(Carol Robidoux is a freelance writer and lives in Manchester.)

Published in the Concord Monitor Sept. 6, 2014

The wasp underground: Busier than bees

I went back to the scene of the crime and took some footage to see what really happened to me on Aug. 31.

It was on that day that, after rolling over some sort of hive with my lawnmower, I suffered four stings. I never saw them coming.

On Sept. 1, I went back to see who was occupying my backyard, and discovered an army of busy wasps.

About 15 seconds in I slow down the video so you can see the wasps in action.

Enjoy.

 

 

September 1: Summer Gently Slips Away

It is September and, just like that, summer slips away.

Something about the angles of sun and shadow shift.

Bees gather gold dust with the urgency of shoppers at a ‘going out of business’ sale, and the once-sturdy sunflower limbs hunch with age, their wrinkles and crevices devoured by ravenous ants.

Fully loaded flowers float among mostly rot and decay, or lingering buds that haven’t given up hope.

It is summer’s last gasp and I revel in the warmth of colors, fading fast as the autumn sun.

’55 Chevys and Signs of Life in a Parking Garage

Joe LaRochelle's '55 Chevy, just like Mom used to drive.
Joe LaRochelle’s ’55 Chevy, just like Mom used to drive.

“Today your grandma would’ve been 96,” I said to my son Bill, who happened to be home for a visit July 3.

“Are you sad?” he asked.

“No,” I said, without really thinking about it one way or the other.

My mother will be gone 10 years in October. I have gotten used to not having her around, even though hardly a day goes by that I don’t think about what her advice might be on any number of life’s questions I’m left to internalize.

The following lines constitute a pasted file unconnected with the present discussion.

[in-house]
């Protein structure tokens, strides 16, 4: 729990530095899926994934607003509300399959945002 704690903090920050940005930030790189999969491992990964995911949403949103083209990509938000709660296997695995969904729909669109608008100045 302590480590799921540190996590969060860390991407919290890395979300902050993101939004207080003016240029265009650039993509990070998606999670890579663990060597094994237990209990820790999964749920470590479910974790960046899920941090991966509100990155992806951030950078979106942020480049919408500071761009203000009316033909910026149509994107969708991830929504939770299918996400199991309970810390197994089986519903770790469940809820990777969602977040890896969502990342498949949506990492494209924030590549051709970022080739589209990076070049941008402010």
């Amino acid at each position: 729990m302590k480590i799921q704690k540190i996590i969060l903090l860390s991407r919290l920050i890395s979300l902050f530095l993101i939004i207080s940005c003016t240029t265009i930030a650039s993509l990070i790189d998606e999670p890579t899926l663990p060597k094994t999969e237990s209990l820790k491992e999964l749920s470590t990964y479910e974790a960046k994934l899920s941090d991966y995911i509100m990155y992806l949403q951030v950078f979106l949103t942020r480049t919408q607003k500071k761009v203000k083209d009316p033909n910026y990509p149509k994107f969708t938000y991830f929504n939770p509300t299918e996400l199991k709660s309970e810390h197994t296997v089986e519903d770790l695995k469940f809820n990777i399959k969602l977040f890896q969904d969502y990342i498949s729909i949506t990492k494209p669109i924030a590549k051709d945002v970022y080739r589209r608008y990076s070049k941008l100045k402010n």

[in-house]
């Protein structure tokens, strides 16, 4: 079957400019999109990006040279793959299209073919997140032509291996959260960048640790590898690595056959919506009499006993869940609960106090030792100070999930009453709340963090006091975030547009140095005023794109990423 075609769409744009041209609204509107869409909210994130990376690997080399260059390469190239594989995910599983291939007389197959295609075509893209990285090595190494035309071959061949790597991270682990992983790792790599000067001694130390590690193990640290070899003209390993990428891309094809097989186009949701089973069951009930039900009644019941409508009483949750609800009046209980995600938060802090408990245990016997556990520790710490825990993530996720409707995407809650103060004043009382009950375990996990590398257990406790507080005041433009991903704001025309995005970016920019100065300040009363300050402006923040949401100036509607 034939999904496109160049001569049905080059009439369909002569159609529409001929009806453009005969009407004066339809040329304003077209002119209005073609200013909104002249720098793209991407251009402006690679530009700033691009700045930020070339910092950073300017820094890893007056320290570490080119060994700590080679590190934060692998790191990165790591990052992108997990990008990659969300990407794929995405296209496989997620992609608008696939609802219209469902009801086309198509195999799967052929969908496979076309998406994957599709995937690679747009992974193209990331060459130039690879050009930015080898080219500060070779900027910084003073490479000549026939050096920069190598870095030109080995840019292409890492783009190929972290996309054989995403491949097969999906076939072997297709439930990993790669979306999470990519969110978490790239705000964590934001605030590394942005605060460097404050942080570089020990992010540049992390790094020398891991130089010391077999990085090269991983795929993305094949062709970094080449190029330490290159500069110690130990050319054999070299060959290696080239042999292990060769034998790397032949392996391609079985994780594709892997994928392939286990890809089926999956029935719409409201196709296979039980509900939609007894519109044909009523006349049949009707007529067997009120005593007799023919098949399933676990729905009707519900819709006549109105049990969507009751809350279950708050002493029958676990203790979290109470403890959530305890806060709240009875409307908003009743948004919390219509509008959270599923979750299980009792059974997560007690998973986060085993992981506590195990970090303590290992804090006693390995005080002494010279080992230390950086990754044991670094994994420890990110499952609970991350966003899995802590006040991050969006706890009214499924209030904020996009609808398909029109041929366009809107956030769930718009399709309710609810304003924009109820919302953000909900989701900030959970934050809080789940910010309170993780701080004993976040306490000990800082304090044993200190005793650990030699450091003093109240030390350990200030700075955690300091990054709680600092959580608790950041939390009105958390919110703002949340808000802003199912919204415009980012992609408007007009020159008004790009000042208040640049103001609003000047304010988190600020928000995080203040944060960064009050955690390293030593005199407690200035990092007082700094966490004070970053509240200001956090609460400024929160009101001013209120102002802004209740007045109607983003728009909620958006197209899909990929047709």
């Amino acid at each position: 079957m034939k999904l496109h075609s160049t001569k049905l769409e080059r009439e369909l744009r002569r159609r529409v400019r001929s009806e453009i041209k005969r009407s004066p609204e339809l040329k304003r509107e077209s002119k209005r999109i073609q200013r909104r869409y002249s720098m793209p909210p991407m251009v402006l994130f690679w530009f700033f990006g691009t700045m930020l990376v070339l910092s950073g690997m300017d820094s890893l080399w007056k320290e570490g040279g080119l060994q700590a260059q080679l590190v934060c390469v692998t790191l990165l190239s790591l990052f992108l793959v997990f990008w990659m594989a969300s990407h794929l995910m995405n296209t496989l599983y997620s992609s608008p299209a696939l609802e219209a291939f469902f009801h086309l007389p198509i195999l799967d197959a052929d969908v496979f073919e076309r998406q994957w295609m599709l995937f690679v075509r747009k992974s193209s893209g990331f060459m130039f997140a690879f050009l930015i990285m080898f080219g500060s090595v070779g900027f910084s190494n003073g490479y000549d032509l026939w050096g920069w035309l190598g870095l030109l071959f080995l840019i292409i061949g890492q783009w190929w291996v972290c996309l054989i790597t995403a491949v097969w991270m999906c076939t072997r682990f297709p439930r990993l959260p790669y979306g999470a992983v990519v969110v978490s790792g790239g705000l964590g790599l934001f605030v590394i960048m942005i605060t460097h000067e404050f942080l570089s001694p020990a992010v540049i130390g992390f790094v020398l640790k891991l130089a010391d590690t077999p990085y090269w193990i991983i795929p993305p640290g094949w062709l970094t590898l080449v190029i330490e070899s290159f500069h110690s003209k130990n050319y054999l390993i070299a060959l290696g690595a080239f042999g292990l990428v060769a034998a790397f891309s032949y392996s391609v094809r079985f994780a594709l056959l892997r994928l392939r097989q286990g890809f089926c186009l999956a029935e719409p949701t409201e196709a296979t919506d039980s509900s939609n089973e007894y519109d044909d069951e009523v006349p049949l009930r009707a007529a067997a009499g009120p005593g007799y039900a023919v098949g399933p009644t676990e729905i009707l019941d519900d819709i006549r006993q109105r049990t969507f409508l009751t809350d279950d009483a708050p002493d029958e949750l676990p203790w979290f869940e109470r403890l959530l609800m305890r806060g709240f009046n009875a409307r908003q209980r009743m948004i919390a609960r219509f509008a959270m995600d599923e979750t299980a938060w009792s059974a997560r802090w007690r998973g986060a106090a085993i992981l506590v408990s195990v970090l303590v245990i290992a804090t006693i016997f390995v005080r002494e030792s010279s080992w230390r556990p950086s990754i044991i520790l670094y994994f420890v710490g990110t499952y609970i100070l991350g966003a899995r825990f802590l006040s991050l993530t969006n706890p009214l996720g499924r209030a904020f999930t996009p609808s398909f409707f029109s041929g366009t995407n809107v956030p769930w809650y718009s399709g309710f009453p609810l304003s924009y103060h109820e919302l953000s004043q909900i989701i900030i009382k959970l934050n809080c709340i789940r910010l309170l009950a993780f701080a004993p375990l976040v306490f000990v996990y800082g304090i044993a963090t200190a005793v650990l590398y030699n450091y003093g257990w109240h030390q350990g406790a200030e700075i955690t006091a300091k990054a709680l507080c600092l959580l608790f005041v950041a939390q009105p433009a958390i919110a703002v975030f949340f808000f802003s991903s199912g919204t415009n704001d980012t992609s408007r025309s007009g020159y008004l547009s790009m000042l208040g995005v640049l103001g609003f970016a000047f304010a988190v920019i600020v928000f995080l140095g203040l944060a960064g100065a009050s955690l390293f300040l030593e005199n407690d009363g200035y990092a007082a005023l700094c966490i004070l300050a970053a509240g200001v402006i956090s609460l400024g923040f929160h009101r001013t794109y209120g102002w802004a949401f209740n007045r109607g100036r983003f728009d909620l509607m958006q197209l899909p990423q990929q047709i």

The rest of my day was typical – mostly work, some tidying up. At some point I realized that, with a Friday bank holiday, it might be a good idea to go get some euros for our upcoming international vacation.

It was getting late – around 4 p.m. The downtown Citizen’s bank has a convenient parking garage, which is usually pretty well occupied. But being the Thursday before a holiday at 4 p.m., I had my pick of parking spots. I turned into one of the first spots I saw on the ground level.

As I got out of my car I thought to myself that I needed to go up one level to get to the bank. There are stairs in the center of the garage, but I had parked near the ramp that goes up to the next level, so I just decided to walk up the ramp.

I should add that, in reality, I didn’t need to go up one level. I know this, but for some reason, my head told me otherwise.

Or maybe it was my heart.

As I rounded the corner I saw a green ’55 Chevy parked right in front of me. It was pretty much the only vehicle on that level. Had I not made a mistake about where I needed to go and walked up the ramp, I wouldn’t have seen it.

Without thinking about it one way or the other, I started to cry.

I was sad.

Sad because my mother purchased her green 1955 Chevy new, and it was for my entire life synonymous with her – even after she sold it in the early 1990s. Everyone knew my mom by her car.